In many cases this extra product and competence requirement can be avoided. Data can be moved directly from database to database. Transformation can be directly apply inside the source or target database. This can be done through standard SQL commands.
This concept was successfully brought to the market by products like Sunopsis (bought by Oracle). This approach is known as ELT (Extract-Load-Transform) where data is moved directly from database to database. The database itself is used to transform data through standard SQL commands. This makes sense as some databases have very strong data transformation capabilities through powerful SQL extensions (analytical SQL)and parallel execution capabilities.

With the MariaDB CONNECT Storage Engine the approach of linking directly the two databases through an ODBC connection allows to implement this ELT pattern. Doing data transformation at the database level is very beneficial. All the advanced features of the source or target databases can be used.

In our case transformation will be applied both at the source and target database. Let us consider the following ODBC table created with the MariaDB CONNECT Storage Engine

create Table lineitem2   ENGINE=CONNECT TABLE_TYPE=ODBC
SRCDEF='select l_suppkey, sum(l_quantity) qt from dbt3.lineitem3 group by l_suppkey'
CONNECTION='DSN=orcl;UID=scott;PWD=manager1';

We can now query this table. All the aggregation specified in the SRCDEF argument will be done on the remote Oracle RDBMS node and not on the MySQL node. Some extra computation can be done on the local MySQL table. Here we compute the sum of the 10 biggest aggregated quantities.

MariaDB [dbt3]> select sum(qt) from (select qt  from lineitem2  order by qt DESC limit 10) as derivedT;
+-----------+
| sum(qt)   |
+-----------+
|     31444 |
+-----------+

This example is very simplistic but is here to give you an idea of whan can be achieved whith this pattern. So if you want to move data from an Oracle (or any ODBC accessible) database to MariaDB you should give the MariaDB CONNECT storage engine a try.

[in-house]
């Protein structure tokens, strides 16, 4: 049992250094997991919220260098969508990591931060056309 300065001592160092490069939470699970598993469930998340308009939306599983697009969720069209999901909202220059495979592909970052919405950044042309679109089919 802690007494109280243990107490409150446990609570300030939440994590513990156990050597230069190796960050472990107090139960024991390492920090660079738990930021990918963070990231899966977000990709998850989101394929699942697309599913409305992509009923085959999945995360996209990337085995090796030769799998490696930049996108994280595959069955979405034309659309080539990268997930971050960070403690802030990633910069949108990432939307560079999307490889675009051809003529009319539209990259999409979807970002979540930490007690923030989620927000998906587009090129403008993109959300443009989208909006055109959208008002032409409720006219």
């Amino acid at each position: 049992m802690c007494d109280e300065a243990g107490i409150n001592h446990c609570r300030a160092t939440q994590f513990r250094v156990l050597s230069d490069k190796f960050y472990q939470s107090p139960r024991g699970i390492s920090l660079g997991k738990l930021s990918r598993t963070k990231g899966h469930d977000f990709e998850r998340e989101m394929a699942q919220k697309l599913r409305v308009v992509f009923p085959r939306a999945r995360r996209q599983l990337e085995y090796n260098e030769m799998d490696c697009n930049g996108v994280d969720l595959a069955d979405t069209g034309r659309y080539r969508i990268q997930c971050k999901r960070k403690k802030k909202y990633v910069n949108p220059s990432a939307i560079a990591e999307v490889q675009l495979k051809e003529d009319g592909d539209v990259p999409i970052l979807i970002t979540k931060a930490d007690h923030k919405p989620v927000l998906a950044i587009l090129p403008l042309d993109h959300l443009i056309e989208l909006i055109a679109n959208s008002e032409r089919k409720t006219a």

We already have a few customers using the MariaDB CONNECT Storage Engine to simplify their data integration processes (currently with Oracle and Sybase databases).

If you come to FOSDEM 2014 MySQL devroom on Sunday Feb 2nd. I wil present and will be available to answer your questions. if you are here do not hesitae to register to the MySQL Community diner Saturday Feb 1rst.

Slides on the MariaDB CONNECT Storage Engine

Let us know about your test. You just need to download MariaDB 10.0.7 which includes the CONNECT storage engine. Give us your feedback : positive, negative, improvement requests, bugs, doc pb, …

Download the latest MariaDB 10.0.7 Beta release
CONNECT Storage Engine Documentation

MariaDB CONNECT Storage Engine and non MySQL syntax selects

When you pass a SQL command through MySQL it has to be compliant with MySQL syntax as it will have to go through the MySQL parser. Can we pass non MySQL syntax compatible selects to a target ODBC database ? MariaDB CONNECT Storage Engine allows through ODBC to access heterogeneous data sources like Oracle or Microsoft SQL Server.
In my previous post I showed you how to use the CONNECT Storage Engine ODBC table type to access an Oracle database. It was possible to run select commands against these remote ODBC tables. In many cases It would be very interesting to run the sql command directly on the target database.
The first reason would be for efficiency as this would avoid a lot of network roundtrips between the Oracle server and the MariaDB Server. The second reason would be to avoid the restriction on MySQL syntax compliance.